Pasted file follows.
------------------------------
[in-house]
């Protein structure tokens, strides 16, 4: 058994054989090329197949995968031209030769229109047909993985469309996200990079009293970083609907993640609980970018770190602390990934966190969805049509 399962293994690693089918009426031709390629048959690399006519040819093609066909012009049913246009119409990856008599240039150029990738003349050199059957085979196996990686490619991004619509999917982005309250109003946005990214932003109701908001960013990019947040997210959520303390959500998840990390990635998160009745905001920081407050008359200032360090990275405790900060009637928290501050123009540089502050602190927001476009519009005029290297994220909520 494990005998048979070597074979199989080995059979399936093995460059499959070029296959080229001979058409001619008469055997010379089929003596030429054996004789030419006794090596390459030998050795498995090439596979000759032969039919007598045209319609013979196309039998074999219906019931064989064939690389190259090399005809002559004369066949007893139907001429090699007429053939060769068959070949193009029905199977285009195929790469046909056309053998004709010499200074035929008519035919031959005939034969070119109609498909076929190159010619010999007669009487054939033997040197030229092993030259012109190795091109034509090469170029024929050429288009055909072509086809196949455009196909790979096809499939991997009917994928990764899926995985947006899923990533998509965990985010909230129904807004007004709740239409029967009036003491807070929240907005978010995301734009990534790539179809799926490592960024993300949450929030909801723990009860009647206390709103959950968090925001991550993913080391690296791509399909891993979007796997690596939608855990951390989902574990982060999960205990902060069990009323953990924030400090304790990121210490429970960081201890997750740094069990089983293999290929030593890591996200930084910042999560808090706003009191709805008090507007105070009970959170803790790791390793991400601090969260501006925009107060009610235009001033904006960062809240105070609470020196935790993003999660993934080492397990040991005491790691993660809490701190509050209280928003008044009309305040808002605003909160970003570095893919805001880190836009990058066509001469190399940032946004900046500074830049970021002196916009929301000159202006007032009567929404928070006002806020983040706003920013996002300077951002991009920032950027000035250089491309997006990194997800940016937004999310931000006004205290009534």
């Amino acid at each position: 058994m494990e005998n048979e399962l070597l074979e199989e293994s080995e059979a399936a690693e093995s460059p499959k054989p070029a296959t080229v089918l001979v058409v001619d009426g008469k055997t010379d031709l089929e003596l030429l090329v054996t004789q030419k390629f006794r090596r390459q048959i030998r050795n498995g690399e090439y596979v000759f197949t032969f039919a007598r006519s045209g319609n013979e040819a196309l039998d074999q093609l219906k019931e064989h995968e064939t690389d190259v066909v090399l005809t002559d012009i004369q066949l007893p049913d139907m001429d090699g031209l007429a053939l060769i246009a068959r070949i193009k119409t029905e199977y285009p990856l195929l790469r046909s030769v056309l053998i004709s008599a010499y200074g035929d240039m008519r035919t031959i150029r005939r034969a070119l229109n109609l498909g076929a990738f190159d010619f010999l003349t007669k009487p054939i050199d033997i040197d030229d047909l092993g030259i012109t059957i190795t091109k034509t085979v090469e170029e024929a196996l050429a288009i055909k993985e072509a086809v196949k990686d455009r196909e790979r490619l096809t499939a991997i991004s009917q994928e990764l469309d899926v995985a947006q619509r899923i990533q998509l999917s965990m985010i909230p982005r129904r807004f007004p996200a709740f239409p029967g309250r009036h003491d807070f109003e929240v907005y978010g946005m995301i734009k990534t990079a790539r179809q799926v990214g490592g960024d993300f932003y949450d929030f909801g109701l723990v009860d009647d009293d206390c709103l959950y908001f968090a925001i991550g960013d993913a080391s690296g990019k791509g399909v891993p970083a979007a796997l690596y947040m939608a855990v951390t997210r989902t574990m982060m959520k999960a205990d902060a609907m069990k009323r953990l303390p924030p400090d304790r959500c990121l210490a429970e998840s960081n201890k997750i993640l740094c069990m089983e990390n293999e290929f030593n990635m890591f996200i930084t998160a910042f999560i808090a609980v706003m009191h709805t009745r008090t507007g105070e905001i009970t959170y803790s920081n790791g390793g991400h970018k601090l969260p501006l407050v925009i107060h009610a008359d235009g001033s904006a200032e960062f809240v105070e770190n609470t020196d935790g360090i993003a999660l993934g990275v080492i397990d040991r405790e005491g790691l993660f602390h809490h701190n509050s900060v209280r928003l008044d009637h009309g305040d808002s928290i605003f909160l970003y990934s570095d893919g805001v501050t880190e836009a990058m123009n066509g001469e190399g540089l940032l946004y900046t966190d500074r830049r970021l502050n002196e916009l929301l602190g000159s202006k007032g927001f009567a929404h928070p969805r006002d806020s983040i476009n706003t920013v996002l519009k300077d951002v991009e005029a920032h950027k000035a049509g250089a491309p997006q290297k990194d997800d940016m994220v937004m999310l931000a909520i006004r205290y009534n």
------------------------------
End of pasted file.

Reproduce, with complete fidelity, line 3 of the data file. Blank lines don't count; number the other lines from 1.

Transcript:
């Amino acid at each position: 058994m494990e005998n048979e399962l070597l074979e199989e293994s080995e059979a399936a690693e093995s460059p499959k054989p070029a296959t080229v089918l001979v058409v001619d009426g008469k055997t010379d031709l089929e003596l030429l090329v054996t004789q030419k390629f006794r090596r390459q048959i030998r050795n498995g690399e090439y596979v000759f197949t032969f039919a007598r006519s045209g319609n013979e040819a196309l039998d074999q093609l219906k019931e064989h995968e064939t690389d190259v066909v090399l005809t002559d012009i004369q066949l007893p049913d139907m001429d090699g031209l007429a053939l060769i246009a068959r070949i193009k119409t029905e199977y285009p990856l195929l790469r046909s030769v056309l053998i004709s008599a010499y200074g035929d240039m008519r035919t031959i150029r005939r034969a070119l229109n109609l498909g076929a990738f190159d010619f010999l003349t007669k009487p054939i050199d033997i040197d030229d047909l092993g030259i012109t059957i190795t091109k034509t085979v090469e170029e024929a196996l050429a288009i055909k993985e072509a086809v196949k990686d455009r196909e790979r490619l096809t499939a991997i991004s009917q994928e990764l469309d899926v995985a947006q619509r899923i990533q998509l999917s965990m985010i909230p982005r129904r807004f007004p996200a709740f239409p029967g309250r009036h003491d807070f109003e929240v907005y978010g946005m995301i734009k990534t990079a790539r179809q799926v990214g490592g960024d993300f932003y949450d929030f909801g109701l723990v009860d009647d009293d206390c709103l959950y908001f968090a925001i991550g960013d993913a080391s690296g990019k791509g399909v891993p970083a979007a796997l690596y947040m939608a855990v951390t997210r989902t574990m982060m959520k999960a205990d902060a609907m069990k009323r953990l303390p924030p400090d304790r959500c990121l210490a429970e998840s960081n201890k997750i993640l740094c069990m089983e990390n293999e290929f030593n990635m890591f996200i930084t998160a910042f999560i808090a609980v706003m009191h709805t009745r008090t507007g105070e905001i009970t959170y803790s920081n790791g390793g991400h970018k601090l969260p501006l407050v925009i107060h009610a008359d235009g001033s904006a200032e960062f809240v105070e770190n609470t020196d935790g360090i993003a999660l993934g990275v080492i397990d040991r405790e005491g790691l993660f602390h809490h701190n509050s900060v209280r928003l008044d009637h009309g305040d808002s928290i605003f909160l970003y990934s570095d893919g805001v501050t880190e836009a990058m123009n066509g001469e190399g540089l940032l946004y900046t966190d500074r830049r970021l502050n002196e916009l929301l602190g000159s202006k007032g927001f009567a929404h928070p969805r006002d806020s983040i476009n706003t920013v996002l519009k300077d951002v991009e005029a920032h950027k000035a049509g250089a491309p997006q290297k990194d997800d940016m994220v937004m999310l931000a909520i006004r205290y009534n």